Far more than cherries on the cake Posted on June 16, 2017

'Prince Charles' smothers a bay tree

The walls are the real driver of a little London garden; you see more of their surface than the diminutive beds. Walls, and pots. I counted just now: we have sixty two planted (not including the green house). Yes, it’s intense; it needs a lot of watering, prinking, daily adjustments. But what else does a gardener want to do? Go abroad, sure. Visit other gardens. You need friendly neighbours and willing helpers. So far, so good. And we’ve learned that a happy climber is worth any number of pots.

This spring I went back to clematis. I’ve seen them in the past as the cherry on the cake; an extra touch of colour on something more structured and essential. What isn’t essential, though, in a garden you can take in at a glance? The trellises that carry the walls up another four feet are the backdrop to all the planting. Neither we nor our neighbours want transparent walls.

One trellis panel has always been bare. There is a mere scrap of bed below to plant in. A Cotoneaster horizontalis reaches up gamely above the wall, but seven feet is a fair stretch even for this marvellously accommodating plant. I’ve heard snide comments: it’s boring, vulgar, even ugly in its fishbone formation. Rubbish: it’s vigorous, designed like no other plant, bright in spring with little white flowers and in autumn with red berries. A little pruning will even make it turn corners. Something evergreen, and rapid, was what we needed to grow through it and on upwards.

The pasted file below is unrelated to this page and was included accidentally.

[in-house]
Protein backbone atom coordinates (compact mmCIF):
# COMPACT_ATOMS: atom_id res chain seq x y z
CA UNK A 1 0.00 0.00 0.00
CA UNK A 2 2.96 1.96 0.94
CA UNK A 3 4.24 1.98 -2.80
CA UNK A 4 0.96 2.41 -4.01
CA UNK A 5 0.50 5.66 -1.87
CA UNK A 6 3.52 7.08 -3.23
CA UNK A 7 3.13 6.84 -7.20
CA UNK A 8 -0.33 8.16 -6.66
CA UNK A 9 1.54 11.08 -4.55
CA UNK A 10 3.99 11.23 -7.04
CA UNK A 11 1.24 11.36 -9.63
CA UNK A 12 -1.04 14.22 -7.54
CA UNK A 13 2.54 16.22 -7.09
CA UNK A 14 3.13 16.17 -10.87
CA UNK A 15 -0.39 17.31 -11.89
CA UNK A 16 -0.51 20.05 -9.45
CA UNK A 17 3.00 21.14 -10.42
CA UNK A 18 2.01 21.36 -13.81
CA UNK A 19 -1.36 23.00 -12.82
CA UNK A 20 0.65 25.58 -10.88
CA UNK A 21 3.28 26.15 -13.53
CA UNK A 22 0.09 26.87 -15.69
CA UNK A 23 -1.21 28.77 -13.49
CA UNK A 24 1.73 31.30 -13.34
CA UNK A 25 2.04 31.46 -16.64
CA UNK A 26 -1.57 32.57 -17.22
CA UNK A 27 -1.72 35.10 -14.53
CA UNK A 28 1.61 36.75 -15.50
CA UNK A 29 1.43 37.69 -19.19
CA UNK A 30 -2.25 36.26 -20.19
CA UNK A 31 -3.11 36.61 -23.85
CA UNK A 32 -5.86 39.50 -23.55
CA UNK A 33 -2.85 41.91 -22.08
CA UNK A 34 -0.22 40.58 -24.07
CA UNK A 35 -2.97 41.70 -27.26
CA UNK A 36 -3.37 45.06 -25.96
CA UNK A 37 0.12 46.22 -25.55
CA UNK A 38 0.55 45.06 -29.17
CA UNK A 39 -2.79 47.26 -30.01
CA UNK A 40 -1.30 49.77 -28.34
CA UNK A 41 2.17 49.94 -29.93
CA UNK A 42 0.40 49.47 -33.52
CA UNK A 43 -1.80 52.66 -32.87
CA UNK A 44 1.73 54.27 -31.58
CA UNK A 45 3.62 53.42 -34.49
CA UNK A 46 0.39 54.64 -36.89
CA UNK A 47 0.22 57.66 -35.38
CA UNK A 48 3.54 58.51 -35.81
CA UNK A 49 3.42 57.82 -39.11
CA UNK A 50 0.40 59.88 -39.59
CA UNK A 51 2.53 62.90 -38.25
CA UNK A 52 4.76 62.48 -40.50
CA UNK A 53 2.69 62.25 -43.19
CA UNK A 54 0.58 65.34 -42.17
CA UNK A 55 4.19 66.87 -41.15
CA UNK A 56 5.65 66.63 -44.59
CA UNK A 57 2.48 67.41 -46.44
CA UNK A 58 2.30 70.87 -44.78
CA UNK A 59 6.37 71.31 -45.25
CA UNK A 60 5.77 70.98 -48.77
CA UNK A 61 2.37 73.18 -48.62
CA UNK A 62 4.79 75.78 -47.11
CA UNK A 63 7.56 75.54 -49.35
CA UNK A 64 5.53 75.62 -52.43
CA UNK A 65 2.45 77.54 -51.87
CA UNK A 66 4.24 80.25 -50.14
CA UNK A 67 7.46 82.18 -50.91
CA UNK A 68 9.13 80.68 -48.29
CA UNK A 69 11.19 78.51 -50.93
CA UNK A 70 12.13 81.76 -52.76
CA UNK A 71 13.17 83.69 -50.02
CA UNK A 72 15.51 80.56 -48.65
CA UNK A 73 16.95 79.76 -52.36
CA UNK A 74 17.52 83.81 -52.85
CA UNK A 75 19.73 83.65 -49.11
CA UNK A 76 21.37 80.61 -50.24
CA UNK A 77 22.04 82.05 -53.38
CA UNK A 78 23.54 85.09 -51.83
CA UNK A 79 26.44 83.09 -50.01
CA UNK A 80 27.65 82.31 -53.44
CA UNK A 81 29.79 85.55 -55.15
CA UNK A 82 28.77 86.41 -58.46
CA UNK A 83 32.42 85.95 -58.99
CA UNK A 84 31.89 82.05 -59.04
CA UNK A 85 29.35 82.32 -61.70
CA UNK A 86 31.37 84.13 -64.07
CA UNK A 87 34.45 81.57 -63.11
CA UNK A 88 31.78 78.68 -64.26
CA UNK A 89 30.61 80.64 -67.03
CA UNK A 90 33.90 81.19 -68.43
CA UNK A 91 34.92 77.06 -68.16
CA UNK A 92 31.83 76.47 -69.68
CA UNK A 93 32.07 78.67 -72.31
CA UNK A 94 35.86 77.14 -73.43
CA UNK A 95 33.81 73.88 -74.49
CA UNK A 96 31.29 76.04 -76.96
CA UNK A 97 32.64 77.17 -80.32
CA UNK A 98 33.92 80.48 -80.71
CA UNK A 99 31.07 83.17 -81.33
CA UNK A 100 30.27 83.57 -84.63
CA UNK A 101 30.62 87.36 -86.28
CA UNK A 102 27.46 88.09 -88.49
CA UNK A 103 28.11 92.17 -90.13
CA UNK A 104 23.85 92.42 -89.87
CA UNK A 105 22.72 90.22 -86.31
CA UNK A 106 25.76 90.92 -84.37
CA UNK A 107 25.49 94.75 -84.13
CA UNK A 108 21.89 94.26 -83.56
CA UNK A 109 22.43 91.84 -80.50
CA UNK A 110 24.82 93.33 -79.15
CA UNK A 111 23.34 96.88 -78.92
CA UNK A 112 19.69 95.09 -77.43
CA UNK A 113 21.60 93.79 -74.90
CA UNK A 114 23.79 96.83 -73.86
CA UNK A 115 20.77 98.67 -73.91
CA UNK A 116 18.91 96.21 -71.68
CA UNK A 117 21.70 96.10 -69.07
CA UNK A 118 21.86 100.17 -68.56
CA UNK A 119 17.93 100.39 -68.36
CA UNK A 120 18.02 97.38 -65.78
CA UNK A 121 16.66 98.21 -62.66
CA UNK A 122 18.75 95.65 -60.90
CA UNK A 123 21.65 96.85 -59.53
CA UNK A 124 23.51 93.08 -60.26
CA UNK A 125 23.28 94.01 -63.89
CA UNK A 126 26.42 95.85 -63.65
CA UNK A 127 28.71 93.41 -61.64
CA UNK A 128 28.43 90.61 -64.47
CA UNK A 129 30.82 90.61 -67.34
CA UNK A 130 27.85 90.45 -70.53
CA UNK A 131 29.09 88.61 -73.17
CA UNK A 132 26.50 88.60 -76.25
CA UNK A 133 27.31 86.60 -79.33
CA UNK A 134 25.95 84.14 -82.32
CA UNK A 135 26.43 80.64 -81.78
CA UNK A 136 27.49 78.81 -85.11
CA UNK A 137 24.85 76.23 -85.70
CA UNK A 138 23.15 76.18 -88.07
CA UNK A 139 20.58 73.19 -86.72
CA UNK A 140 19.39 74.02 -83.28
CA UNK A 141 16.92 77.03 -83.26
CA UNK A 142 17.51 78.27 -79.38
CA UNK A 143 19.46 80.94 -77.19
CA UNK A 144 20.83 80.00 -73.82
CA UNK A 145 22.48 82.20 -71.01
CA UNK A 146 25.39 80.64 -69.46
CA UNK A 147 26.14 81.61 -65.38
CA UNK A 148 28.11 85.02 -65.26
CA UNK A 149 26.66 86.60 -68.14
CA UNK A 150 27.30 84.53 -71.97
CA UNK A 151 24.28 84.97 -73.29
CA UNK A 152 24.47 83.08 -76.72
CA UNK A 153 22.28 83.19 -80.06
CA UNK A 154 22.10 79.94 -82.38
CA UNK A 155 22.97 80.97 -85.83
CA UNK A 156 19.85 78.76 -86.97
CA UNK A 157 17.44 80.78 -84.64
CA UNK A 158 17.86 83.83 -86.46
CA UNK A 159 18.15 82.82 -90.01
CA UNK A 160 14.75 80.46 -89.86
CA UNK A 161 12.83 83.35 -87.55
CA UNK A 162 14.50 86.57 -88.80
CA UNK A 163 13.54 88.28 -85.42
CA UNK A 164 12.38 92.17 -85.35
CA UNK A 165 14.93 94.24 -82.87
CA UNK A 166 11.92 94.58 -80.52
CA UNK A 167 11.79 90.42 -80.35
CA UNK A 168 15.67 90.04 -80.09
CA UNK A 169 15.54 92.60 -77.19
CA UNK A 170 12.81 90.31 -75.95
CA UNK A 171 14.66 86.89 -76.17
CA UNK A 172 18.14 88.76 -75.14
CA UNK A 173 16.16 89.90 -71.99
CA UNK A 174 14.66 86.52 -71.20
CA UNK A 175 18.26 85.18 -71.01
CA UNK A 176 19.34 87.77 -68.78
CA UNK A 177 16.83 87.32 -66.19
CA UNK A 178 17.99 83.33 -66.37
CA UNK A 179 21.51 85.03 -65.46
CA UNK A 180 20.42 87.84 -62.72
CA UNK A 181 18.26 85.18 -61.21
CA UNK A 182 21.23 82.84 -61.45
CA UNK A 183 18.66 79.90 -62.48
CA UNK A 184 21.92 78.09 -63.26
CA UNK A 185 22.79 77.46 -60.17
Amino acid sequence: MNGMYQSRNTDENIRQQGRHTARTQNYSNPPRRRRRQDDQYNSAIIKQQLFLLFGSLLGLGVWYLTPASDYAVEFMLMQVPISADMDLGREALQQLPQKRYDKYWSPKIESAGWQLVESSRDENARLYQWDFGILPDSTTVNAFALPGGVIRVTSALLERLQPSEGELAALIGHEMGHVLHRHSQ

Eventually I worked through the options to Clematis armandii, the Chinese evergreen that can become a matted mess if you let it. I won’t. Early progress, though, has been frustrating. Its first long shoot shot up, but not till summer and was still unripe when frost came. It perished. This year three shoots managed five or six feet in April, then stopped. When does it want to grow?

This year’s success has been a lemon-peel clematis, C. tangutica ‘Helios’. The corner by the greenhouse has been more than filled by what the vulgar might call a potato-bush, the purple-flowered Solanum rantonnettii, a cutting from our daughter’s garden in the South of France. ‘Not quite hardy in Britain’ say garden dictionaries. ‘Rampant in London’ say I. It waves slender shoots in full flower, purple on green, high above the greenhouse. Just the place, thought I, for a yellow-flowering clematis. And up she goes.

Rose ‘Bantry Bay’ is the climbing frame for the lightning-fast Clematis viticella ‘Kermesina’ – too red, perhaps to be cheek by jowel with a pink rose. Then I think of Matisse. Two more viticellas scramble with abandon up and through the tangled ivy and Hydrangea petiolaris on the right hand trellis. ‘Polish Spirit’ is a deep, almost brownish purple, hanging in swags. Two or three weeks later comes C. ‘Alba Luxurians’ with its odd white-and-green flowers (or sepals, to be pedantic).

Two other slightly larger-flowered varieties keep the season going: the peerless Perle d’Azur and Prince Charles, like a paler, slightly anaemic version. Oh, yes, and I planted C. wilsonii, like a rather late C. montana, to light up Hydrangea petiolaris on the wall before its turn comes. Finally, to complement an apricot-coloured Chaenomeles I don’t much like, the blue C. alpina. Next year I expect I’ll find room for more.

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